And thematically, there is no way to fix this. Mortar is a solution in search of a problem that doesn’t exist in Guild Wars 2 with its focus on mobility and positioning. Stepping back from “Mortar”, though, and recrafting it to “Rocket Launcher”* keeps the theme of AoE rocket-based damage, retains the strength of an engineer’s mobility, and immediately becomes applicable everywhere.
*I realize this overlaps with the racial skill Charrzooka, but its exact effects will be different.
So instead of a bunch of large-AoE skills from a stationary platform, create a line-firing mobile kit with each shot doing specific status effects. Rockets detonate on the first target hit, causing all effects in a small radius around the target (perhaps 180-200?). This generates play and counterplay by forcing an engineer to position to hit his target, and allowing tankier players to get in the way.
To keep the feeling of “kit swapping”, give the skill a number of charges before going on cooldown, and allow any swapping in and out up to a maximum duration.
Needs changes: Yes. Behold the one and only elite worth taking as an engineer in all situations. Airdrop in an interrupt, then proceed to jack up the enemy with conditions and damage while picking up health and regeneration. Entire fights can be decided just by dropping this skill (to the point that engie vs. engie duels often come down to who timed theirs better).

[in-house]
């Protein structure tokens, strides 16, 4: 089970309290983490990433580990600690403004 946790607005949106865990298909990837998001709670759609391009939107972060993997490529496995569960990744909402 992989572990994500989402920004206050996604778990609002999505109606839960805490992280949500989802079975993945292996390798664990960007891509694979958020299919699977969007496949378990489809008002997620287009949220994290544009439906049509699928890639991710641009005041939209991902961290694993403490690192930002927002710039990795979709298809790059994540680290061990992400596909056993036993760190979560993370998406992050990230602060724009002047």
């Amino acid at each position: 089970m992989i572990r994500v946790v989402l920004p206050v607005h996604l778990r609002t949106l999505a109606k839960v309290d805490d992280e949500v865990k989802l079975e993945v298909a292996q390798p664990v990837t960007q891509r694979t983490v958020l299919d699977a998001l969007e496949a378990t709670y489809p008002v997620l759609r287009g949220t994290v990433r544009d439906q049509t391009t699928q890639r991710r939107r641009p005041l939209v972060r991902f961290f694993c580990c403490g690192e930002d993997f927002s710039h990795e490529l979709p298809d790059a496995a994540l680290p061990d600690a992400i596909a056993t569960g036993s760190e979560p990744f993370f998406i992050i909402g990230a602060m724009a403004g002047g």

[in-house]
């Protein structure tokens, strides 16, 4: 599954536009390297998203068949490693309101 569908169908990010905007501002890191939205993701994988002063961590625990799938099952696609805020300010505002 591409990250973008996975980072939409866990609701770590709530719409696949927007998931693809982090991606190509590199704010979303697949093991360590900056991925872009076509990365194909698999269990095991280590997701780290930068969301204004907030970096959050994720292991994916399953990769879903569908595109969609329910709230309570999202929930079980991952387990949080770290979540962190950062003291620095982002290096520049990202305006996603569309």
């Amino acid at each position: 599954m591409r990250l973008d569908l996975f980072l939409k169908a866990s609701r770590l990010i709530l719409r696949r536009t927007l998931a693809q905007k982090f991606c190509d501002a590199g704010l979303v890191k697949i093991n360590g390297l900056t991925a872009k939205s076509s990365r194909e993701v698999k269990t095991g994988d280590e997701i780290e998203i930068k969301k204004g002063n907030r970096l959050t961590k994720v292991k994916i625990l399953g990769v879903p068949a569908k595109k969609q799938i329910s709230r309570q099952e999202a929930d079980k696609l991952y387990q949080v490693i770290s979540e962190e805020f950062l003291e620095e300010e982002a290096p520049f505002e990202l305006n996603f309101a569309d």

In some ways, there’s no “fix”, because it does everything an elite should do, and acts as an amazing equalizer in situation where the engineer would otherwise be at a severe disadvantage. But it relies on the turrets for its effectiveness, and turrets in general are about as braindead as it gets. Most of the time in PvP, it comes down to making the engineer burn Supply Crate at the wrong moment, rather than it being legitimately counterplayable.